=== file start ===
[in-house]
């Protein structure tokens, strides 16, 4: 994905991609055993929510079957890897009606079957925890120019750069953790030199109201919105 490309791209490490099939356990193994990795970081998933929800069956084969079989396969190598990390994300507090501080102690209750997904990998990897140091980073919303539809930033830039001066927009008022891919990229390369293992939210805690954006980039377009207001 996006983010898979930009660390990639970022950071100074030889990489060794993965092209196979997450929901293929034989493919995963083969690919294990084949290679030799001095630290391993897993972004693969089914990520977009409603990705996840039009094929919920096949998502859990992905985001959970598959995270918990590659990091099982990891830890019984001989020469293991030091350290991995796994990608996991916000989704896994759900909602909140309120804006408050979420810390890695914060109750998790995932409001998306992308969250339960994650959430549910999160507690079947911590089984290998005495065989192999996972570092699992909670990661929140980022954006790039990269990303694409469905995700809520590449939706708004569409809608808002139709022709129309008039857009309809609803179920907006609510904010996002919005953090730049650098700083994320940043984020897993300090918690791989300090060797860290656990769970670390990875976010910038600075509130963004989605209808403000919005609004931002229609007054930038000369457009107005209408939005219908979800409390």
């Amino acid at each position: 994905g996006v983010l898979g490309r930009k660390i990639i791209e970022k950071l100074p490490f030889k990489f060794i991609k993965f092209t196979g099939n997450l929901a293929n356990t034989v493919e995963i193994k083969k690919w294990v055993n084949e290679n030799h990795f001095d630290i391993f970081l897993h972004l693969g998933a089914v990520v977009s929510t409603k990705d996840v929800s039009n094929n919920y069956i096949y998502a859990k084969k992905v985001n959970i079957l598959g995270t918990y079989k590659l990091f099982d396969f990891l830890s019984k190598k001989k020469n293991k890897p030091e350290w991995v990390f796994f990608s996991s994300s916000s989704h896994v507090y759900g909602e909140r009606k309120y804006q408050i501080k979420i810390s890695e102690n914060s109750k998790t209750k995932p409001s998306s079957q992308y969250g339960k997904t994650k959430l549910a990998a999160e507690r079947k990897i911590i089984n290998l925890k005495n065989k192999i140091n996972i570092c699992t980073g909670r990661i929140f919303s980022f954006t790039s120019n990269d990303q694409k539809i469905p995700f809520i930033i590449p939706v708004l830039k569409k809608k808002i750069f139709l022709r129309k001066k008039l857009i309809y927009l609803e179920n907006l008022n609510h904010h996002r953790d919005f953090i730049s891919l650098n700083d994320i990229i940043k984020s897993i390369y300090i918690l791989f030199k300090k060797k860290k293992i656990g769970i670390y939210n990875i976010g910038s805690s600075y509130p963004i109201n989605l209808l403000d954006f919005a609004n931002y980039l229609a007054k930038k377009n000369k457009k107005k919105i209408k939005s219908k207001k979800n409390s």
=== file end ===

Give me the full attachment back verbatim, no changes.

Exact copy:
[in-house]
């Protein structure tokens, strides 16, 4: 994905991609055993929510079957890897009606079957925890120019750069953790030199109201919105 490309791209490490099939356990193994990795970081998933929800069956084969079989396969190598990390994300507090501080102690209750997904990998990897140091980073919303539809930033830039001066927009008022891919990229390369293992939210805690954006980039377009207001 996006983010898979930009660390990639970022950071100074030889990489060794993965092209196979997450929901293929034989493919995963083969690919294990084949290679030799001095630290391993897993972004693969089914990520977009409603990705996840039009094929919920096949998502859990992905985001959970598959995270918990590659990091099982990891830890019984001989020469293991030091350290991995796994990608996991916000989704896994759900909602909140309120804006408050979420810390890695914060109750998790995932409001998306992308969250339960994650959430549910999160507690079947911590089984290998005495065989192999996972570092699992909670990661929140980022954006790039990269990303694409469905995700809520590449939706708004569409809608808002139709022709129309008039857009309809609803179920907006609510904010996002919005953090730049650098700083994320940043984020897993300090918690791989300090060797860290656990769970670390990875976010910038600075509130963004989605209808403000919005609004931002229609007054930038000369457009107005209408939005219908979800409390």
């Amino acid at each position: 994905g996006v983010l898979g490309r930009k660390i990639i791209e970022k950071l100074p490490f030889k990489f060794i991609k993965f092209t196979g099939n997450l929901a293929n356990t034989v493919e995963i193994k083969k690919w294990v055993n084949e290679n030799h990795f001095d630290i391993f970081l897993h972004l693969g998933a089914v990520v977009s929510t409603k990705d996840v929800s039009n094929n919920y069956i096949y998502a859990k084969k992905v985001n959970i079957l598959g995270t918990y079989k590659l990091f099982d396969f990891l830890s019984k190598k001989k020469n293991k890897p030091e350290w991995v990390f796994f990608s996991s994300s916000s989704h896994v507090y759900g909602e909140r009606k309120y804006q408050i501080k979420i810390s890695e102690n914060s109750k998790t209750k995932p409001s998306s079957q992308y969250g339960k997904t994650k959430l549910a990998a999160e507690r079947k990897i911590i089984n290998l925890k005495n065989k192999i140091n996972i570092c699992t980073g909670r990661i929140f919303s980022f954006t790039s120019n990269d990303q694409k539809i469905p995700f809520i930033i590449p939706v708004l830039k569409k809608k808002i750069f139709l022709r129309k001066k008039l857009i309809y927009l609803e179920n907006l008022n609510h904010h996002r953790d919005f953090i730049s891919l650098n700083d994320i990229i940043k984020s897993i390369y300090i918690l791989f030199k300090k060797k860290k293992i656990g769970i670390y939210n990875i976010g910038s805690s600075y509130p963004i109201n989605l209808l403000d954006f919005a609004n931002y980039l229609a007054k930038k377009n000369k457009k107005k919105i209408k939005s219908k207001k979800n409390s």